Mobile World Congress 2014 is over, and the last day was as intriguing as the ones that came before. Read more about endpoints and gateways, #bigdataproblems, the profit problem, and the cloudy weather ahead.
Mobile World Congress Day 4 Recap from Ogilvy & Mather #OgilvyMWC #MWC14
bound and unbound
Looking at the shiny new toys on display, it’s easy to think that mobile innovation and the
IoT will flower first in the US and Europe. Yeah, maybe not so much. Developed market
consumers are bound by legacy devices and infrastructures. It’s expensive to upgrade
your smartphone, especially when you just dropped the last one in the toilet, not that has
ever happened to us. The cost of upgrading technology (like when that stupid “put it in a
jar of rice” thing didn’t work and you had to buy an out-of-date replacement) might mean
you wait for the next generation of smartphones. Legacy tech isn’t the only problem.
Set data plans and the paucity of network interoperability increases market viscosity.
The emerging markets are free of those issues. But investment in systems without
a consumer population sufficiently wealthy to buy promotes telco worry lines. Brand
partnerships can help make the cost rational. IBM has brought Watson to African nations
because they believe the next decade will see a state-of-the-art Africa.
Endpoints and Gateways
Endpoints and gateways form the architecture taking shape around our mobile phones,
connected devices and smarter living environments. Endpoints are the sensors built into
our connected devices. They collect data but don’t do anything else with it. Your smart
fridge or washing machine can optimize and reorient based on usage, but it’s highly
unlikely that these endpoint sensors will ever talk to the cloud themselves. And the
reason for this is security. Do you really want a device that arrives in your household only
to start streaming data? Instead, we’ll rely on gateways within our homes or personal
ecosystems. These bridges are small servers that will collect the stream of data, do a
fair amount of local processing, and then securely transfer it to the cloud. We’ll depend
on gateways to bring the benefits of an interconnected ecosystem to us, and so will those
brands and partners who want to have a role in shaping what our environment will be.
#Big data problems
Those gateways can’t come soon enough. Sensors produce torrents of data, but so far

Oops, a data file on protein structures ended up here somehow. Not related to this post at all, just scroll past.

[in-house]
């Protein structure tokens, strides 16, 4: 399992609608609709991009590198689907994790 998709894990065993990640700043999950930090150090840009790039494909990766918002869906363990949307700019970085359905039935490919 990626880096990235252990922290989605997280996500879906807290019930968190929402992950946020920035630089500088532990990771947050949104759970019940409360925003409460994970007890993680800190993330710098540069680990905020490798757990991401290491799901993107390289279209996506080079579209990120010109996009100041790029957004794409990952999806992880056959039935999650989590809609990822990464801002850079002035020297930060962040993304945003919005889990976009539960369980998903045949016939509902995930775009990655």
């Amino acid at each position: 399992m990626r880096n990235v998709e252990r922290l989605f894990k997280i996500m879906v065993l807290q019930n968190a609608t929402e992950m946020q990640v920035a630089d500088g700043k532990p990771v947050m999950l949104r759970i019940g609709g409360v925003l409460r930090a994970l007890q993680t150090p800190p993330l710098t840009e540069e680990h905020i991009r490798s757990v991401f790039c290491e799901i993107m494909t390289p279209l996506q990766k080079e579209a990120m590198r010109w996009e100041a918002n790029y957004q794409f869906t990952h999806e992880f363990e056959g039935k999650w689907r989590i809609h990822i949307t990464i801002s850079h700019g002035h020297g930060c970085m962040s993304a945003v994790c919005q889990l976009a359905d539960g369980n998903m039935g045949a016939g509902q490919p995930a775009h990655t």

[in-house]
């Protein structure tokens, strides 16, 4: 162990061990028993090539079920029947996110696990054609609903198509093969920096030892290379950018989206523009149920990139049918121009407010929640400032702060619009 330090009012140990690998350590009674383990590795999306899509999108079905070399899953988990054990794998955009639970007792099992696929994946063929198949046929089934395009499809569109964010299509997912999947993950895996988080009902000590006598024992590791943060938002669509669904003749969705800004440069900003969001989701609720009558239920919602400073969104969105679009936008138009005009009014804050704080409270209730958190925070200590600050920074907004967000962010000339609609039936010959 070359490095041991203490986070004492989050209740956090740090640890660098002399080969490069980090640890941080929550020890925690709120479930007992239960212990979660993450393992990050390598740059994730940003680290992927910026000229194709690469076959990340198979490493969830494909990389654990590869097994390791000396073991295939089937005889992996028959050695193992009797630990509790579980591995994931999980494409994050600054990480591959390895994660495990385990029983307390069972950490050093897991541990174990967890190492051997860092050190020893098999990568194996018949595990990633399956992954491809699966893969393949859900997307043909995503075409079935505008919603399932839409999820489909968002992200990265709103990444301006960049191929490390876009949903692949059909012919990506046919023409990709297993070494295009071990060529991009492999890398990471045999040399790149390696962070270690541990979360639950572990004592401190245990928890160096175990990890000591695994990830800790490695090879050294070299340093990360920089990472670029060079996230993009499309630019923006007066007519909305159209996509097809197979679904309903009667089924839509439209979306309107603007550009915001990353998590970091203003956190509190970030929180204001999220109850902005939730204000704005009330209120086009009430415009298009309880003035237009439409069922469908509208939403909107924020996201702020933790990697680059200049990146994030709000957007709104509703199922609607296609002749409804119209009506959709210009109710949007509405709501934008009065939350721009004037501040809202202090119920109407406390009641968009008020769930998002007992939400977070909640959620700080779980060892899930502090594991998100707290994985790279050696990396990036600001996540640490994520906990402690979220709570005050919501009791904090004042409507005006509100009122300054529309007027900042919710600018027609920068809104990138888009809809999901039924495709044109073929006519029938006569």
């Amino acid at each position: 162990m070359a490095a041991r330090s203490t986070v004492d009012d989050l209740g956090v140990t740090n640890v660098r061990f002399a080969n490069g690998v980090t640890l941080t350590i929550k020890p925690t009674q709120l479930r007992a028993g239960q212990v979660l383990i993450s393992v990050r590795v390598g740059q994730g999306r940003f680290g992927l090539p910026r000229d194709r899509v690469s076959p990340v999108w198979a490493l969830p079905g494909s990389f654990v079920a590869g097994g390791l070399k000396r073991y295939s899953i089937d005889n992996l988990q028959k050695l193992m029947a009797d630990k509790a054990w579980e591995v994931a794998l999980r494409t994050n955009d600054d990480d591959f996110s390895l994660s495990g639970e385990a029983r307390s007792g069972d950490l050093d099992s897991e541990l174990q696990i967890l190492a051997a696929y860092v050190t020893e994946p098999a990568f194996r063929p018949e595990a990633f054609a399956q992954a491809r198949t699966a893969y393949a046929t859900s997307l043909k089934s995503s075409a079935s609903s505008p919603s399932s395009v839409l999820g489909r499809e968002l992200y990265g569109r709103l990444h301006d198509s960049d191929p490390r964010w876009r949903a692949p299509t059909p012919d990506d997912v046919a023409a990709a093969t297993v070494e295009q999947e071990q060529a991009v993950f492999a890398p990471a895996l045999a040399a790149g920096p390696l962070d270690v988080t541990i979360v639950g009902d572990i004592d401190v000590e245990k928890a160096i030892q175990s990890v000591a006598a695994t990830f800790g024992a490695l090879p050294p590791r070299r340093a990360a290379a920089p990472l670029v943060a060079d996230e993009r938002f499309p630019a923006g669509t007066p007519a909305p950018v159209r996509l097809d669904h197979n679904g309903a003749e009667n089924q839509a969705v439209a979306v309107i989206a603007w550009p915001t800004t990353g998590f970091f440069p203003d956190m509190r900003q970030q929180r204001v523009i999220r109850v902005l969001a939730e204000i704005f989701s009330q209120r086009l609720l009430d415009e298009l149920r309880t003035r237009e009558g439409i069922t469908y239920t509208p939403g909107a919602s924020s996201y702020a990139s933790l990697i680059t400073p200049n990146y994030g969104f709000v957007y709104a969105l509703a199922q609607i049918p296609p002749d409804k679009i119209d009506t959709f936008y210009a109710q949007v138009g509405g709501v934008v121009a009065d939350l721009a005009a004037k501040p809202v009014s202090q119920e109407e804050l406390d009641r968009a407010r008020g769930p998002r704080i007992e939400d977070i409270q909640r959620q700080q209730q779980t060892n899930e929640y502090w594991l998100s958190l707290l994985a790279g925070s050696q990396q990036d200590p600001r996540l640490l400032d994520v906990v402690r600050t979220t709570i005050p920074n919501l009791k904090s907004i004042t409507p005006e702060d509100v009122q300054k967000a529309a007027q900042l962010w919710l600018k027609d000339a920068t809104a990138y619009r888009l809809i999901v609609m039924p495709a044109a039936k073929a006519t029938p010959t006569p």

we have only our mobile phones to make sense of our connected devices. 3G, LTE, and,
one day, 5G mean better speed and a concomitant increase in data consumption. This
is not all great news. The same kind of big data challenges facing brands will soon hit
consumers, too. If a trained statistician is poleaxed by the amount of data following at
him, just imagine the paralysis that will overtake consumers. They’ll just stop caring. Raw
data is like raw meat—it can make you sick. The participants in the data ecosystem—
gateways, networks, brands, and device manufacturers—need to cook up bandwidthefficient solutions for consumers. Processed information—not raw data—will get shot
up to the cloud where rational experience and can be fused into the process. Consumers
get utility while brands and other ecosystem members get insights, actions and ongoing
cloudy with a chance of engagement
The clouds are rolling in, and they’re bringing confusion with them. Here are the three
things to keep in mind. What’s the right cloud architecture? Hybrid cloud—part public and part
private. In the cloud world, a stand-alone silo isn’t a safe place to store things; it’s a pipe
bomb for your business. You’ll want to be ready when inevitable changes occur and need
to access another platform or service. How do you manage data? You need to manage it as if
it were on-site. Keep security at the top of your mind since consumer trust is paramount.
And if your data is global, be prepared for the many different local rules and regulations
governing personal data collection and use. Can cloud help me reinvent my business?
Absolutely. The cloud isn’t just a new type of software. It is the platform on which an API
economy will be built. Cloud will give you the ability to make any offering into a service
that can be tapped into from anywhere.
cool, but don’t forget profit
Facebook’s Mark Zuckerberg said that the purchase of Whatsapp was a good deal—even
at close to $20 billion. “Few services in the world can reach one billion, and they are all
valuable.” But can they become profitable, too? That’s still undecided when it comes to
mobile messaging applications. According to Juniper Research, instant messaging apps
account for 75% of mobile messaging traffic (63 trillion messages) but only 2% of the
revenue—around $3 billion. Still, it may be that mobile messaging apps are such effective
trojan horses for more profitable services, that their own contribution is irrelevant. Should
we look more broadly still? Digital reach is crucial not just for an individual company
but for the entire global economy. The World Bank noted that the economies of low- and
middle-income countries grows by a little over 1% for every 10% increase in broadband
reach. People without digital access fall behind, and when they do, we all do as well.
Maybe anything that can increase digital reach is a bargain, no matter what it costs.